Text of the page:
Any language that depends on differing amounts of whitespace to alter the program is stupid.
Python itself doesn't really need the whitespace, they syntax enforcement is for the users.
Compile-time type-checking is now optionally available for those few projects that need it. Books have been written on whether compile-time type-checking brings any advantages over memory optimisation.
Unit testing won't really pick up type errors either, you need fuzzing for that.
The 2 to 3 schism is now largely over. Most new projects are using Python 3, 3.5+ finally brings tangible improvements, 2.7 will be maintained until at least 2020. Projects can coexist for 2 and 3 with fairly minimal changes. That said, it's an investment with no immediate return for many older libraries. But rinse and repeat the discussion for any major release in any popular language.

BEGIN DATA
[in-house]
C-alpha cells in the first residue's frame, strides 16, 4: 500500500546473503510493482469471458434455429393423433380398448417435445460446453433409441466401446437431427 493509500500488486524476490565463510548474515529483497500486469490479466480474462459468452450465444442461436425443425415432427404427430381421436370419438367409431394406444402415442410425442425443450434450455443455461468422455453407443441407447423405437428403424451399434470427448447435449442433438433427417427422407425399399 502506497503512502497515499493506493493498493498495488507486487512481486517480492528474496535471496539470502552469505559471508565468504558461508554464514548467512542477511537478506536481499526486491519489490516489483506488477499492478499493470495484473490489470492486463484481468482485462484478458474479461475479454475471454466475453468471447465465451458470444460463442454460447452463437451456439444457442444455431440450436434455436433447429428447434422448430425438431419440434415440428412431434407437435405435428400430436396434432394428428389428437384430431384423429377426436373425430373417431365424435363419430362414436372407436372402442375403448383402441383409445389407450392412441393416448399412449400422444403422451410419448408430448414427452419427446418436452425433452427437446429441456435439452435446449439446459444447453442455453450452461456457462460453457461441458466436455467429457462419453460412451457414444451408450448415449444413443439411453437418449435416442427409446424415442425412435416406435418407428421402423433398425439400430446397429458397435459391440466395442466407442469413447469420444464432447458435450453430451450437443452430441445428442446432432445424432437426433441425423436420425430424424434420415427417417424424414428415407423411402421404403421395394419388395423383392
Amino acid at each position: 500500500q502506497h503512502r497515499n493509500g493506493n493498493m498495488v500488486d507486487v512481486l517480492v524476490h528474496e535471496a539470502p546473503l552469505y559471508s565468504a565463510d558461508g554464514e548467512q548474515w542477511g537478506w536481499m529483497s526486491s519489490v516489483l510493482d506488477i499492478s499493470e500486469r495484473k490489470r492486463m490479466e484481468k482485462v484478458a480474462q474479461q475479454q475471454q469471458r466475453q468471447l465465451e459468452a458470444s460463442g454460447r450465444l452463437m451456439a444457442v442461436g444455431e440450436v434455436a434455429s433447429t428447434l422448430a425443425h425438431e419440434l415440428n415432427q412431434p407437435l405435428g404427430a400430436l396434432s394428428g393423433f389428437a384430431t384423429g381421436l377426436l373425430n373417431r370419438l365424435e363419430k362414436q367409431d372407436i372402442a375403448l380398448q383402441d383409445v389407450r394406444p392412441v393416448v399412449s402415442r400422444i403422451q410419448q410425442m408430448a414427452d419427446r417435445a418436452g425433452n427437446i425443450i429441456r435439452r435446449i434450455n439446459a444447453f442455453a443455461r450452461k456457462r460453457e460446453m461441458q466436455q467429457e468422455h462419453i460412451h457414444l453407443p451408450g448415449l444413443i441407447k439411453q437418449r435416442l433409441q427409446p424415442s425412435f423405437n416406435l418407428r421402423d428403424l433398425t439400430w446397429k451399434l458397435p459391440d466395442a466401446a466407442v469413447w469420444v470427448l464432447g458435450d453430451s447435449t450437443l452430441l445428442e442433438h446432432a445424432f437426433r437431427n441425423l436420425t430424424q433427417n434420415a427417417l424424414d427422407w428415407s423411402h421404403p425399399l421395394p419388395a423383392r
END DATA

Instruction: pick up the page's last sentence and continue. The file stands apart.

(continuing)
Face it, you're a grumpy old git who resents the success that many people have because of Python.